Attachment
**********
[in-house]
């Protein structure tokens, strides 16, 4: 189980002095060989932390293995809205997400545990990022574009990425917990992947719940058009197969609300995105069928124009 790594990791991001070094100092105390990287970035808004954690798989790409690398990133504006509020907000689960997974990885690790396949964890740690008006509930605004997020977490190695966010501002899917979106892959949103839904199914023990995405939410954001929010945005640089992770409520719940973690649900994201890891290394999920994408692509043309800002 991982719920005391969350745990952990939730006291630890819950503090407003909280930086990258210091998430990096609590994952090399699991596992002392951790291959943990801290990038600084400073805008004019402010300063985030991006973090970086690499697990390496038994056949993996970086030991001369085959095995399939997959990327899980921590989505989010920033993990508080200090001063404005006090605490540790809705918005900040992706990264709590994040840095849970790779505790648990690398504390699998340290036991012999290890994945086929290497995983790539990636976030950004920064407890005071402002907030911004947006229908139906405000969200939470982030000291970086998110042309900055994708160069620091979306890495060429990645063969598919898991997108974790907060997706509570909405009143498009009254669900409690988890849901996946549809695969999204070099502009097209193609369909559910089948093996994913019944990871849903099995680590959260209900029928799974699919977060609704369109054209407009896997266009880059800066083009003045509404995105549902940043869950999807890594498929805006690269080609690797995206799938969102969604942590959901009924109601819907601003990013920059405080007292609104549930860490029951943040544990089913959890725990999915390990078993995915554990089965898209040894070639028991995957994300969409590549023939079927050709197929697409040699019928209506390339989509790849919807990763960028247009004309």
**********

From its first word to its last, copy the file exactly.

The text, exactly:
[in-house]
């Protein structure tokens, strides 16, 4: 189980002095060989932390293995809205997400545990990022574009990425917990992947719940058009197969609300995105069928124009 790594990791991001070094100092105390990287970035808004954690798989790409690398990133504006509020907000689960997974990885690790396949964890740690008006509930605004997020977490190695966010501002899917979106892959949103839904199914023990995405939410954001929010945005640089992770409520719940973690649900994201890891290394999920994408692509043309800002 991982719920005391969350745990952990939730006291630890819950503090407003909280930086990258210091998430990096609590994952090399699991596992002392951790291959943990801290990038600084400073805008004019402010300063985030991006973090970086690499697990390496038994056949993996970086030991001369085959095995399939997959990327899980921590989505989010920033993990508080200090001063404005006090605490540790809705918005900040992706990264709590994040840095849970790779505790648990690398504390699998340290036991012999290890994945086929290497995983790539990636976030950004920064407890005071402002907030911004947006229908139906405000969200939470982030000291970086998110042309900055994708160069620091979306890495060429990645063969598919898991997108974790907060997706509570909405009143498009009254669900409690988890849901996946549809695969999204070099502009097209193609369909559910089948093996994913019944990871849903099995680590959260209900029928799974699919977060609704369109054209407009896997266009880059800066083009003045509404995105549902940043869950999807890594498929805006690269080609690797995206799938969102969604942590959901009924109601819907601003990013920059405080007292609104549930860490029951943040544990089913959890725990999915390990078993995915554990089965898209040894070639028991995957994300969409590549023939079927050709197929697409040699019928209506390339989509790849919807990763960028247009004309």